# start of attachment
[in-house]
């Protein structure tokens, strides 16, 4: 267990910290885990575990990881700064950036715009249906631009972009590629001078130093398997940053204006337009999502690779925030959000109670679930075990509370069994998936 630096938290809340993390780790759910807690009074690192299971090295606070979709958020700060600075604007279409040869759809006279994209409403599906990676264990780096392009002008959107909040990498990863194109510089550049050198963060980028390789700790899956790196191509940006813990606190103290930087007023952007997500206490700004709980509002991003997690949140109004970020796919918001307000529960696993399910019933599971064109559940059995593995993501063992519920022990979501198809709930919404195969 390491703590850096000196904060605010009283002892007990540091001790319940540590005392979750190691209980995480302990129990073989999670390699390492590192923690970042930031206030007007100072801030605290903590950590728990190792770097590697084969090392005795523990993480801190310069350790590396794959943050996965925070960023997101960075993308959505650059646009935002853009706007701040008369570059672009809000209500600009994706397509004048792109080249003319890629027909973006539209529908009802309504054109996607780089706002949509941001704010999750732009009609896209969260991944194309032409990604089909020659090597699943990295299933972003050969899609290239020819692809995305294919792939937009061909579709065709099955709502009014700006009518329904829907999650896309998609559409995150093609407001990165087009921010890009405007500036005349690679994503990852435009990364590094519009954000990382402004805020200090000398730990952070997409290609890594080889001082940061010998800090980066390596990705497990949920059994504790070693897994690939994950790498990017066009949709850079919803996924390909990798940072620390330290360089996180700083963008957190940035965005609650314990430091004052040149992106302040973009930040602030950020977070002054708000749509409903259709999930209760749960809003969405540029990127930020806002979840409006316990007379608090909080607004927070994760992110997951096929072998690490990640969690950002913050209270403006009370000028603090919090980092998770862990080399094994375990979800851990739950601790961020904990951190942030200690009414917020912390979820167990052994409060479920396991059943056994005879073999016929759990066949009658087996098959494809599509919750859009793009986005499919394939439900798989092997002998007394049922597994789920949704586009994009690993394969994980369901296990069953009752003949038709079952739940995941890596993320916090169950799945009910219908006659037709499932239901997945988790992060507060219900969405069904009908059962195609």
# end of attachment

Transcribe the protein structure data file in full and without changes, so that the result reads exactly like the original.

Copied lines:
[in-house]
């Protein structure tokens, strides 16, 4: 267990910290885990575990990881700064950036715009249906631009972009590629001078130093398997940053204006337009999502690779925030959000109670679930075990509370069994998936 630096938290809340993390780790759910807690009074690192299971090295606070979709958020700060600075604007279409040869759809006279994209409403599906990676264990780096392009002008959107909040990498990863194109510089550049050198963060980028390789700790899956790196191509940006813990606190103290930087007023952007997500206490700004709980509002991003997690949140109004970020796919918001307000529960696993399910019933599971064109559940059995593995993501063992519920022990979501198809709930919404195969 390491703590850096000196904060605010009283002892007990540091001790319940540590005392979750190691209980995480302990129990073989999670390699390492590192923690970042930031206030007007100072801030605290903590950590728990190792770097590697084969090392005795523990993480801190310069350790590396794959943050996965925070960023997101960075993308959505650059646009935002853009706007701040008369570059672009809000209500600009994706397509004048792109080249003319890629027909973006539209529908009802309504054109996607780089706002949509941001704010999750732009009609896209969260991944194309032409990604089909020659090597699943990295299933972003050969899609290239020819692809995305294919792939937009061909579709065709099955709502009014700006009518329904829907999650896309998609559409995150093609407001990165087009921010890009405007500036005349690679994503990852435009990364590094519009954000990382402004805020200090000398730990952070997409290609890594080889001082940061010998800090980066390596990705497990949920059994504790070693897994690939994950790498990017066009949709850079919803996924390909990798940072620390330290360089996180700083963008957190940035965005609650314990430091004052040149992106302040973009930040602030950020977070002054708000749509409903259709999930209760749960809003969405540029990127930020806002979840409006316990007379608090909080607004927070994760992110997951096929072998690490990640969690950002913050209270403006009370000028603090919090980092998770862990080399094994375990979800851990739950601790961020904990951190942030200690009414917020912390979820167990052994409060479920396991059943056994005879073999016929759990066949009658087996098959494809599509919750859009793009986005499919394939439900798989092997002998007394049922597994789920949704586009994009690993394969994980369901296990069953009752003949038709079952739940995941890596993320916090169950799945009910219908006659037709499932239901997945988790992060507060219900969405069904009908059962195609």